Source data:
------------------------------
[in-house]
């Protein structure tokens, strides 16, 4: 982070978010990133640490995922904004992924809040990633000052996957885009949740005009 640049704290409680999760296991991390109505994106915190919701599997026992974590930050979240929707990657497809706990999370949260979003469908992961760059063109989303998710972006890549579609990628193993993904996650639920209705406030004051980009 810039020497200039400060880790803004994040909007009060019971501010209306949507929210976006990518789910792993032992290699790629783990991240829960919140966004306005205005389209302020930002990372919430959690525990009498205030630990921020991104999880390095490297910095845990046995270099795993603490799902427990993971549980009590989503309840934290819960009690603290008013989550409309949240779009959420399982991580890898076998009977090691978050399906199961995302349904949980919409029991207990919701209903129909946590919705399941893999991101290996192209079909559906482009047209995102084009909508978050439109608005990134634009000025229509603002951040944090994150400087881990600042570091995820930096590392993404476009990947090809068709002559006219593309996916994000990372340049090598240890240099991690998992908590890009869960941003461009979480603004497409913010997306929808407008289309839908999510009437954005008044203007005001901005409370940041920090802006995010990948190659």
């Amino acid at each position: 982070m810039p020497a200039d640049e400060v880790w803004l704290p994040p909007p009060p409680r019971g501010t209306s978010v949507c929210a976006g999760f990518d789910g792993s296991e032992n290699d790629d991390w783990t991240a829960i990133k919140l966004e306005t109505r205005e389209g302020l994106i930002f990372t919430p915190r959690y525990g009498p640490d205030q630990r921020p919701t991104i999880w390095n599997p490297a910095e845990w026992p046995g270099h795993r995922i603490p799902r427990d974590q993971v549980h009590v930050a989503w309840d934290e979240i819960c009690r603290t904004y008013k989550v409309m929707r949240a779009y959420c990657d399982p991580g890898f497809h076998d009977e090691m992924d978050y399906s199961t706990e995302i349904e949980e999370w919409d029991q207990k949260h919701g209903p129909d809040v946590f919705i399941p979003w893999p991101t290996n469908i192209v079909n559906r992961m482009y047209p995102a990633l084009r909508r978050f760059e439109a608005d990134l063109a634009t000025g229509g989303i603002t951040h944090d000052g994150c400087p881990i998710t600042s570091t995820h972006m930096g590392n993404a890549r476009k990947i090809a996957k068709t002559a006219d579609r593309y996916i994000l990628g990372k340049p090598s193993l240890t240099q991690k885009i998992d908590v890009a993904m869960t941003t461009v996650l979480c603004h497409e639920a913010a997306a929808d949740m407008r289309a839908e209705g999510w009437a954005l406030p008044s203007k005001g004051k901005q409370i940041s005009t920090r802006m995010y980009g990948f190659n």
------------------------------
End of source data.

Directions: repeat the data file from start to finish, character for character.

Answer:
[in-house]
């Protein structure tokens, strides 16, 4: 982070978010990133640490995922904004992924809040990633000052996957885009949740005009 640049704290409680999760296991991390109505994106915190919701599997026992974590930050979240929707990657497809706990999370949260979003469908992961760059063109989303998710972006890549579609990628193993993904996650639920209705406030004051980009 810039020497200039400060880790803004994040909007009060019971501010209306949507929210976006990518789910792993032992290699790629783990991240829960919140966004306005205005389209302020930002990372919430959690525990009498205030630990921020991104999880390095490297910095845990046995270099795993603490799902427990993971549980009590989503309840934290819960009690603290008013989550409309949240779009959420399982991580890898076998009977090691978050399906199961995302349904949980919409029991207990919701209903129909946590919705399941893999991101290996192209079909559906482009047209995102084009909508978050439109608005990134634009000025229509603002951040944090994150400087881990600042570091995820930096590392993404476009990947090809068709002559006219593309996916994000990372340049090598240890240099991690998992908590890009869960941003461009979480603004497409913010997306929808407008289309839908999510009437954005008044203007005001901005409370940041920090802006995010990948190659």
């Amino acid at each position: 982070m810039p020497a200039d640049e400060v880790w803004l704290p994040p909007p009060p409680r019971g501010t209306s978010v949507c929210a976006g999760f990518d789910g792993s296991e032992n290699d790629d991390w783990t991240a829960i990133k919140l966004e306005t109505r205005e389209g302020l994106i930002f990372t919430p915190r959690y525990g009498p640490d205030q630990r921020p919701t991104i999880w390095n599997p490297a910095e845990w026992p046995g270099h795993r995922i603490p799902r427990d974590q993971v549980h009590v930050a989503w309840d934290e979240i819960c009690r603290t904004y008013k989550v409309m929707r949240a779009y959420c990657d399982p991580g890898f497809h076998d009977e090691m992924d978050y399906s199961t706990e995302i349904e949980e999370w919409d029991q207990k949260h919701g209903p129909d809040v946590f919705i399941p979003w893999p991101t290996n469908i192209v079909n559906r992961m482009y047209p995102a990633l084009r909508r978050f760059e439109a608005d990134l063109a634009t000025g229509g989303i603002t951040h944090d000052g994150c400087p881990i998710t600042s570091t995820h972006m930096g590392n993404a890549r476009k990947i090809a996957k068709t002559a006219d579609r593309y996916i994000l990628g990372k340049p090598s193993l240890t240099q991690k885009i998992d908590v890009a993904m869960t941003t461009v996650l979480c603004h497409e639920a913010a997306a929808d949740m407008r289309a839908e209705g999510w009437a954005l406030p008044s203007k005001g004051k901005q409370i940041s005009t920090r802006m995010y980009g990948f190659n």